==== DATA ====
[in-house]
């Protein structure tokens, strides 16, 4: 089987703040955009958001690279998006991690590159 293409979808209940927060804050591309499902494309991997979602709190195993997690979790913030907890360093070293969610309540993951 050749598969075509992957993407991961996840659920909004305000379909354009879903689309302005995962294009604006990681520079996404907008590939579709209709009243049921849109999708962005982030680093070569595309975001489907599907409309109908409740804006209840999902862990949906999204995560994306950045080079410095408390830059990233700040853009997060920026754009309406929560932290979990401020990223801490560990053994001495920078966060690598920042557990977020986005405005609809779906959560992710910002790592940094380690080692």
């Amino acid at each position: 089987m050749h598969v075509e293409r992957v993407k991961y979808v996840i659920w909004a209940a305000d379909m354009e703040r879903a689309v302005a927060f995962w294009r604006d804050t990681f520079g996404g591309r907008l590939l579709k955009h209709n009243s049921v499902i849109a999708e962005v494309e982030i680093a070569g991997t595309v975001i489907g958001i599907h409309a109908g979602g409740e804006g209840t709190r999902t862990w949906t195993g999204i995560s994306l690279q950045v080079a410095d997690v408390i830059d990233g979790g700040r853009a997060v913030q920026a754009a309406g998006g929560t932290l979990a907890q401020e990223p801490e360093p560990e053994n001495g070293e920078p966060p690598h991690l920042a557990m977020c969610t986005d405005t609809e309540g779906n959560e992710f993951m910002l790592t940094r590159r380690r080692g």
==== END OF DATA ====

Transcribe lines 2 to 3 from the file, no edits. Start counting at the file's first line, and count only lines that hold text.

């Protein structure tokens, strides 16, 4: 089987703040955009958001690279998006991690590159 293409979808209940927060804050591309499902494309991997979602709190195993997690979790913030907890360093070293969610309540993951 050749598969075509992957993407991961996840659920909004305000379909354009879903689309302005995962294009604006990681520079996404907008590939579709209709009243049921849109999708962005982030680093070569595309975001489907599907409309109908409740804006209840999902862990949906999204995560994306950045080079410095408390830059990233700040853009997060920026754009309406929560932290979990401020990223801490560990053994001495920078966060690598920042557990977020986005405005609809779906959560992710910002790592940094380690080692």
């Amino acid at each position: 089987m050749h598969v075509e293409r992957v993407k991961y979808v996840i659920w909004a209940a305000d379909m354009e703040r879903a689309v302005a927060f995962w294009r604006d804050t990681f520079g996404g591309r907008l590939l579709k955009h209709n009243s049921v499902i849109a999708e962005v494309e982030i680093a070569g991997t595309v975001i489907g958001i599907h409309a109908g979602g409740e804006g209840t709190r999902t862990w949906t195993g999204i995560s994306l690279q950045v080079a410095d997690v408390i830059d990233g979790g700040r853009a997060v913030q920026a754009a309406g998006g929560t932290l979990a907890q401020e990223p801490e360093p560990e053994n001495g070293e920078p966060p690598h991690l920042a557990m977020c969610t986005d405005t609809e309540g779906n959560e992710f993951m910002l790592t940094r590159r380690r080692g």